Study of Laboratory and Field Tests Related to Soil Compaction Based on Proficiency Testing Schemes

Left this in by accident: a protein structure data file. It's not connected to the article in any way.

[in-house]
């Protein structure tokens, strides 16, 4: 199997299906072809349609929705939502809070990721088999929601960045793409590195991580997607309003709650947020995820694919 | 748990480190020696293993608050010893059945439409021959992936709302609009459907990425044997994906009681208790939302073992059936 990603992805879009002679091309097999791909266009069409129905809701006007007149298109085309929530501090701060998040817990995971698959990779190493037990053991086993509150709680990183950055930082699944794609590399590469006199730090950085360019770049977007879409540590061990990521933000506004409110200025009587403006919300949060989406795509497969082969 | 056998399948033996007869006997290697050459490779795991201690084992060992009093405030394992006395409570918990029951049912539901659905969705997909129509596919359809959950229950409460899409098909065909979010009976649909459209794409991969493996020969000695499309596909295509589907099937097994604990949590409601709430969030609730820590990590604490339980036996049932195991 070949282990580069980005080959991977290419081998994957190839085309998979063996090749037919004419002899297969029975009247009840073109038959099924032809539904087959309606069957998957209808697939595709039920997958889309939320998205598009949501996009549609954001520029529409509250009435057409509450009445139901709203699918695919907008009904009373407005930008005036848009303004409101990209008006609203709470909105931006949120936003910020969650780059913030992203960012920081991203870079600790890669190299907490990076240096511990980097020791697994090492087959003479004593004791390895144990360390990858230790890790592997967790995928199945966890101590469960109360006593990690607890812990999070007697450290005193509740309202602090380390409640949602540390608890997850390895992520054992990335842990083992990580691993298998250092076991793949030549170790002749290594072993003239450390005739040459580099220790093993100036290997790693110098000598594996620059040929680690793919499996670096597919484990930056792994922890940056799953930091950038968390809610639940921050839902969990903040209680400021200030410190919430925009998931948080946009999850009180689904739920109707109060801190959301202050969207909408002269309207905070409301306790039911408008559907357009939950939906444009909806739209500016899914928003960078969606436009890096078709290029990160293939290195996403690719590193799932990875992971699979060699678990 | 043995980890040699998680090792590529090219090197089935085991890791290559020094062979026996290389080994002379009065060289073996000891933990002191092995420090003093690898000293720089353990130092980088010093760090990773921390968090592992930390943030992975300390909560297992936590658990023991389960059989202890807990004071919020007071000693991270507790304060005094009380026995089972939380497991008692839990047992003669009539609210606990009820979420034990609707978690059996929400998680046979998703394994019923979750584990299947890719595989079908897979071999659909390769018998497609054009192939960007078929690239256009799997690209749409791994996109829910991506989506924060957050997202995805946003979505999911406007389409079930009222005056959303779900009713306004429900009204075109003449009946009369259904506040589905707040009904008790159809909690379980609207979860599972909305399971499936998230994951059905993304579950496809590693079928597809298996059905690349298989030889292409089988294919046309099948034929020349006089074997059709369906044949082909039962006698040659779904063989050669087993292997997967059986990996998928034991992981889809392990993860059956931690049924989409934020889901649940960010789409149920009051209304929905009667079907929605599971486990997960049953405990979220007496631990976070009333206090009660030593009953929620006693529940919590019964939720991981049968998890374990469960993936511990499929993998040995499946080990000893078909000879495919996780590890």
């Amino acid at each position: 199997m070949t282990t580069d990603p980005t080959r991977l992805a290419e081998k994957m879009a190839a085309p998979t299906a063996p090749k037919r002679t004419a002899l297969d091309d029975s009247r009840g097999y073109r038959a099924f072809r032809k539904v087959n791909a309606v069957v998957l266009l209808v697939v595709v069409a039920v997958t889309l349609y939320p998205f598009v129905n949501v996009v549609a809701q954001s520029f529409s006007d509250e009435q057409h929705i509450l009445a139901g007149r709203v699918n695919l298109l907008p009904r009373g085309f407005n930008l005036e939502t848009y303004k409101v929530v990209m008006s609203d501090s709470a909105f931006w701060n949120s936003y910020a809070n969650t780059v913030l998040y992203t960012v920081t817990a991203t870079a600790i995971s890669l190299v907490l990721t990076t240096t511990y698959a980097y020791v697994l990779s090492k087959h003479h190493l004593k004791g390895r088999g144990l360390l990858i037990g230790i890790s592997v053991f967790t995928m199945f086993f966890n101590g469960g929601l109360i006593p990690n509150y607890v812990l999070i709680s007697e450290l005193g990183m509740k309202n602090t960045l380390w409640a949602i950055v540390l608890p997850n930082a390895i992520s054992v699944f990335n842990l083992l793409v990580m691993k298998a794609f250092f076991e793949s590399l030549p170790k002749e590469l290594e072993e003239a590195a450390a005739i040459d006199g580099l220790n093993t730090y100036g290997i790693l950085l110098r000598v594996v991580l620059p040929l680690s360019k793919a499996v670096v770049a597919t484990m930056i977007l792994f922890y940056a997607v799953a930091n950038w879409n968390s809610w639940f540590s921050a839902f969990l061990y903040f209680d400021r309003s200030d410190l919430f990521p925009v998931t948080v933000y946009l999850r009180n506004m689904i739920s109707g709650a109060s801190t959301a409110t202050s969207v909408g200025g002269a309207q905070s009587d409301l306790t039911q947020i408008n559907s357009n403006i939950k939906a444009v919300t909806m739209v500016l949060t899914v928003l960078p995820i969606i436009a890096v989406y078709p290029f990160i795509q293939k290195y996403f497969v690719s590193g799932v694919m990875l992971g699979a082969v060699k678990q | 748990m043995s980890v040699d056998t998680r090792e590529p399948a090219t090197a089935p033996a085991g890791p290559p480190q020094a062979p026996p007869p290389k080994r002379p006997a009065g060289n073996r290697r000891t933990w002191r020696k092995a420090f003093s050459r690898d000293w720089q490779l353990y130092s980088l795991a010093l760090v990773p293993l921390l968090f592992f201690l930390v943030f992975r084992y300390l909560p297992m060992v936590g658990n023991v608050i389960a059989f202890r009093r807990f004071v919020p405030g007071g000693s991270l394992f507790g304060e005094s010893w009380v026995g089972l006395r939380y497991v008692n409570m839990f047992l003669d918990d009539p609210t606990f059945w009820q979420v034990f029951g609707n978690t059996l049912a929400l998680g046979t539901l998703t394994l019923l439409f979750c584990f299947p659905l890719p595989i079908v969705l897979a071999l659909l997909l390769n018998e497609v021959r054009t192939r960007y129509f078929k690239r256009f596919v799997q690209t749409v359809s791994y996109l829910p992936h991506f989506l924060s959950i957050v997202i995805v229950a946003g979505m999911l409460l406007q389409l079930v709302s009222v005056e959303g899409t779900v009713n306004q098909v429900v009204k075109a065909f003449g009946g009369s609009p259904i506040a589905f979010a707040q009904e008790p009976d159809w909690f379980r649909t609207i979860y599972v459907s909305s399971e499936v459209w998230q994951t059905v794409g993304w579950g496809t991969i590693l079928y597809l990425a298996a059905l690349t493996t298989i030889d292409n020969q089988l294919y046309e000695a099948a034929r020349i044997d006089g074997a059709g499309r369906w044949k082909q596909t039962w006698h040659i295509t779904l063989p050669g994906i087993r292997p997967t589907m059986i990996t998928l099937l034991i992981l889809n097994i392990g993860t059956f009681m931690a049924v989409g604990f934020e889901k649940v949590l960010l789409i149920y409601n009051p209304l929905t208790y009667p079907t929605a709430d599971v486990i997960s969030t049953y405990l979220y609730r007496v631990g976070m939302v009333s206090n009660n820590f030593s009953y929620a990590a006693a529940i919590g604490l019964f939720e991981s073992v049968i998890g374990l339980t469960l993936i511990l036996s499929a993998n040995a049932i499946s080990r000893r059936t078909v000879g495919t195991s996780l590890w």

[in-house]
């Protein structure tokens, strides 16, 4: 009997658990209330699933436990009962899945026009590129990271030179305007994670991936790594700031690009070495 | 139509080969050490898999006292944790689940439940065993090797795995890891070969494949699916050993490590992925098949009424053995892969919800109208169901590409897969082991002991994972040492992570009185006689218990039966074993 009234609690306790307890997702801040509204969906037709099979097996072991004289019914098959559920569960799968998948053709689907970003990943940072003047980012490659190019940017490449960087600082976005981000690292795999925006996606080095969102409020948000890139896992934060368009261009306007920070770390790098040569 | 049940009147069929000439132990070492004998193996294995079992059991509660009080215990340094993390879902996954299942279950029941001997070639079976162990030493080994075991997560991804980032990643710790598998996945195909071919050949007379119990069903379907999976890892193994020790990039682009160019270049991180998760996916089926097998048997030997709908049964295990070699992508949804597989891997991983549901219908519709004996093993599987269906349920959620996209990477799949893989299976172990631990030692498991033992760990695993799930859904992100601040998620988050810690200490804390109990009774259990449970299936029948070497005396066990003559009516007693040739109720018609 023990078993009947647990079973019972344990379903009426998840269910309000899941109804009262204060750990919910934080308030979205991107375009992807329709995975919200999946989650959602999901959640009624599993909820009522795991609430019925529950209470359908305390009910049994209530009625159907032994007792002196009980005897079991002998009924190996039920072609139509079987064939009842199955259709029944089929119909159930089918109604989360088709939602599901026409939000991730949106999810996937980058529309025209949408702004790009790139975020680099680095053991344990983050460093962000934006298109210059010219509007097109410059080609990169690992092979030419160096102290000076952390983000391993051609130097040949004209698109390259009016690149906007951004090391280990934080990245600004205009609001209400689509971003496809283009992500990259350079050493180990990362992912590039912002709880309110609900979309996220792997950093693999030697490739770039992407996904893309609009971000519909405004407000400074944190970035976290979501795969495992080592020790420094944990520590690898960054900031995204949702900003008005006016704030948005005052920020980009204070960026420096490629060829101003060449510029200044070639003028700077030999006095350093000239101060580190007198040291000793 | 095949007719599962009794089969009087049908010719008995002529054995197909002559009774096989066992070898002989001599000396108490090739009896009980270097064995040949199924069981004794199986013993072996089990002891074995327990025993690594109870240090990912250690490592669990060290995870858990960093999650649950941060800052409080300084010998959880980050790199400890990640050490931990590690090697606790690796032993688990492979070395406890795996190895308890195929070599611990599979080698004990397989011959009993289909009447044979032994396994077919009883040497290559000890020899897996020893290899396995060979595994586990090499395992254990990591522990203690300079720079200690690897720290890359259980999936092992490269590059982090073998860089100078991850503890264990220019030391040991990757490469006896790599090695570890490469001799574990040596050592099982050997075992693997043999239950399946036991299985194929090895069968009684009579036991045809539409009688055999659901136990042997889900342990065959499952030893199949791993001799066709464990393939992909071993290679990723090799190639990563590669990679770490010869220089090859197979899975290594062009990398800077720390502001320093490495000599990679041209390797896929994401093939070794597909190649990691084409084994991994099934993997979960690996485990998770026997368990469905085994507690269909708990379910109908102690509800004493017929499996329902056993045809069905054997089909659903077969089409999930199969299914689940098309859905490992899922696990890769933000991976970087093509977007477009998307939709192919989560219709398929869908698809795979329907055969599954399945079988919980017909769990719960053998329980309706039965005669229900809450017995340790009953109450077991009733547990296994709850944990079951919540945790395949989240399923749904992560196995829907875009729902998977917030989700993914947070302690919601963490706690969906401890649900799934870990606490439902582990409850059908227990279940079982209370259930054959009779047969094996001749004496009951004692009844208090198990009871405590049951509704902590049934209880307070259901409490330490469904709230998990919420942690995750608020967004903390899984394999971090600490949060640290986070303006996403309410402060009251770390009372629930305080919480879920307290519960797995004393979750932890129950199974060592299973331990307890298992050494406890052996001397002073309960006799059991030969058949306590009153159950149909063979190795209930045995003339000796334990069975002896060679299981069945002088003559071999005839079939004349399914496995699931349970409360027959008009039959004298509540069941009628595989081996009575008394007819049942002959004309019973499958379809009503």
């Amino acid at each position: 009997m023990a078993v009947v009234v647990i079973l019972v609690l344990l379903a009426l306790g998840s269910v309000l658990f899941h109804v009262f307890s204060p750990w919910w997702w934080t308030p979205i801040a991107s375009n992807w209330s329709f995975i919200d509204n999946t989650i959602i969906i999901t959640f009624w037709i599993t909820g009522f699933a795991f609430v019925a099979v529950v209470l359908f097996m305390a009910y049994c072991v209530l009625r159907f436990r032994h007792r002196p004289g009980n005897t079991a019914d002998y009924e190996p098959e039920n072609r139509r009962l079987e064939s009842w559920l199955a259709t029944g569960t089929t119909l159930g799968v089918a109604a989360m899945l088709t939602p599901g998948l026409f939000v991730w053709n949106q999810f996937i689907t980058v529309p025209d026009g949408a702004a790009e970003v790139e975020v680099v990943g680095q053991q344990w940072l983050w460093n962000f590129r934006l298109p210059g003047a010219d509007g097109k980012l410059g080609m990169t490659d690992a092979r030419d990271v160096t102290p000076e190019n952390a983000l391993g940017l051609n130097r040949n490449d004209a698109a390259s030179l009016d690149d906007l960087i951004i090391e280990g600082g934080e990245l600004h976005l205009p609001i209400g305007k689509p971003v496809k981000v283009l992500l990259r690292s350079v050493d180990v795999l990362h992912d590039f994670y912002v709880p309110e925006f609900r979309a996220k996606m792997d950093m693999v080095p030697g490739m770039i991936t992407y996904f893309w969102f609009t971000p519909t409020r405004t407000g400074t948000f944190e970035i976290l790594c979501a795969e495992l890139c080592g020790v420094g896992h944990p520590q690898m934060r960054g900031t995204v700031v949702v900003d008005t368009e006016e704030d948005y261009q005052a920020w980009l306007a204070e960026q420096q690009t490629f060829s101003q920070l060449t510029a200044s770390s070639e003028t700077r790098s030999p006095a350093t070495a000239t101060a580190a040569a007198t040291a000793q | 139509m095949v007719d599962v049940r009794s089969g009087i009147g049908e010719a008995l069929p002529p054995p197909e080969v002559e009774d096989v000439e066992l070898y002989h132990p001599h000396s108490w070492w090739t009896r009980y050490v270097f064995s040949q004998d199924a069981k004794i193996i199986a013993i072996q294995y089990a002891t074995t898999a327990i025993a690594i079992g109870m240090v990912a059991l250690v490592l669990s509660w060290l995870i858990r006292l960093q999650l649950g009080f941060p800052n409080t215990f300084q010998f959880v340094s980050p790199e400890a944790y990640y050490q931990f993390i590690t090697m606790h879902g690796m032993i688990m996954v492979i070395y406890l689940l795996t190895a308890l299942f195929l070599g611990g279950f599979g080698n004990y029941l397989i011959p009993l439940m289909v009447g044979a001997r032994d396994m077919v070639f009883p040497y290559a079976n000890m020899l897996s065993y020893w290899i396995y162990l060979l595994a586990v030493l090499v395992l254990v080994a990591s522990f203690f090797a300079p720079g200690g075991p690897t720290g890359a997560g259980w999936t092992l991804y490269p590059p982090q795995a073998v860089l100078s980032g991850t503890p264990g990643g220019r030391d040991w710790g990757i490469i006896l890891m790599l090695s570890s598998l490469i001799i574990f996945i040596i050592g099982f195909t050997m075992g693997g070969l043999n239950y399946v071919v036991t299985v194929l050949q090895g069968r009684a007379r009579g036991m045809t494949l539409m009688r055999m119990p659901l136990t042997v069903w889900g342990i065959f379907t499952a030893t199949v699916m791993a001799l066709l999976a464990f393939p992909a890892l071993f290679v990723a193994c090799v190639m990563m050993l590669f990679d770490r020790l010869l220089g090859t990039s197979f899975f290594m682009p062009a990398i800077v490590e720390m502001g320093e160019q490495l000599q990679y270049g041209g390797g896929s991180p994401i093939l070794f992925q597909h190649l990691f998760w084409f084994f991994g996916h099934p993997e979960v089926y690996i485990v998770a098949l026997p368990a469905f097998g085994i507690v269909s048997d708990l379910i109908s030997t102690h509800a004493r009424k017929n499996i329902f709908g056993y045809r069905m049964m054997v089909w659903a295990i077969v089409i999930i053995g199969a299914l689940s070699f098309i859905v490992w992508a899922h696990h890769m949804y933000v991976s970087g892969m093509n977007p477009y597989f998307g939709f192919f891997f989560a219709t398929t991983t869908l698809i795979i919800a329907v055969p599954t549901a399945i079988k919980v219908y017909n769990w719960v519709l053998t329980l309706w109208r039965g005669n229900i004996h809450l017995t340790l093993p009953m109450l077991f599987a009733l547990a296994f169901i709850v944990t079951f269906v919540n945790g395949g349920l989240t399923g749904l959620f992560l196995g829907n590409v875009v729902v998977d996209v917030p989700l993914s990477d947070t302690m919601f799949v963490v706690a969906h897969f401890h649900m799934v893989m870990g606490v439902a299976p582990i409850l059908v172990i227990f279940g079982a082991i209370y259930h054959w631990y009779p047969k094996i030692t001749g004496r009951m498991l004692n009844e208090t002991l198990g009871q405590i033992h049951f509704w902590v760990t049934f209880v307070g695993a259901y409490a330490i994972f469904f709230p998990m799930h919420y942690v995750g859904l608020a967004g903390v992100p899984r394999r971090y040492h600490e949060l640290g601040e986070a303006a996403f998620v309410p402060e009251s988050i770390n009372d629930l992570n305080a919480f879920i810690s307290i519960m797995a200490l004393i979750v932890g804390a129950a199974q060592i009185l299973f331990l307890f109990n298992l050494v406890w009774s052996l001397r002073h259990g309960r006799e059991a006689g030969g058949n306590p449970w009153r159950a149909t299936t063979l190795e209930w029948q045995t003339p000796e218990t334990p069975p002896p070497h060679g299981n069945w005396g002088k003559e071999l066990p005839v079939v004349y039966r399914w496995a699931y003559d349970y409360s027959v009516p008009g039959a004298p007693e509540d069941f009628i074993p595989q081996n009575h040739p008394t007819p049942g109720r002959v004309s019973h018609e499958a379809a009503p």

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1 Journal of Materials Science and Engineering B 3 (12) (2013) D DAVID PUBLISHING Study of Laboratory and Field Tests Related to Soil Compaction Based on Proficiency Testing Schemes José Neves 1, Ana Duarte 2 and Claúdia Silva 2 1. Department of Civil Engineering, Architecture and Georesources, Instituto Superior Técnico, Universidade de Lisboa, Lisboa , Portugal 2. RELACRE, Portuguese Association of Accredited Laboratories, Lisboa , Portugal Received: December 02, 2013 / Accepted: December 22, 2013 / Published: December 25, Abstract: The main objective of the paper is to present some understandings of laboratory and field tests related to soil compaction and useful for quality control purposes. The methodology of this study is different of other similar works because it is based on proficiency testing schemes (PTS), involving several operators and test devices. The study was performed in the following test methods: laboratory Proctor compaction test; determination of density and unit weight of soil in place by the sand-cone method; and determination of density and water content of soil and soil-aggregate by nuclear methods. The paper describes the procedures followed for the PTS implementation. The statistical analysis is presented, firstly focusing on the repeatability and reproducibility of the test results. Secondly, beyond this analysis, the paper describes some studies related to practical aspects of the test methods: the influence of the manual or mechanical compaction devices in the modified Proctor test results; the comparison between direct transmission and the backscatter modes in the case of the wet density measurements obtained by the in situ nuclear method; the relationship concerning test results obtained by the nuclear and conventional methods used in the field quality control. Key words: Proficiency testing schemes, soil compaction, density, water content, quality control. Nomenclature CV r : Coefficient of variation of repeatability CV R : Coefficient of variation of reproducibility r: Repeatability limit R: Reproducibility limit SD: Standard deviation SD X : Standard deviation of the mean values SD r : Standard deviation of the repeatability SD R : Standard deviation of the reproducibility X: Average X X : Average of the mean values 1. Introduction Compaction is the natural procedure to promote the soil particles densification by the use of a mechanical energy and based on removing the air from its voids. The compaction technique is very important in the Corresponding author: José Neves, Ph.D., professor, researchfields: civil engineering, geotechnics and transport in frastructures. phase of earthworks for building, hydraulic and transportation infrastructures, because it is recognized as one of the most efficient and practical soil improvement technologies in the construction of any civil engineering project. Density and water content are the common parameters used in the quality control of soil compaction throughout the construction process. This information is essential for the design specifications given in terms of a minimum density and a specified range of water content. Various methods currently exist for compaction monitoring purposes [1-3]. The nuclear method is the most commonly employed to determine soil density and water content because of its portability, simplicity of operation and reliability of results [1, 4]. Modern nuclear gauge offers two test modes for measuring the density namely direct transmission and backscatter. Despite the nuclear method advantages, it should be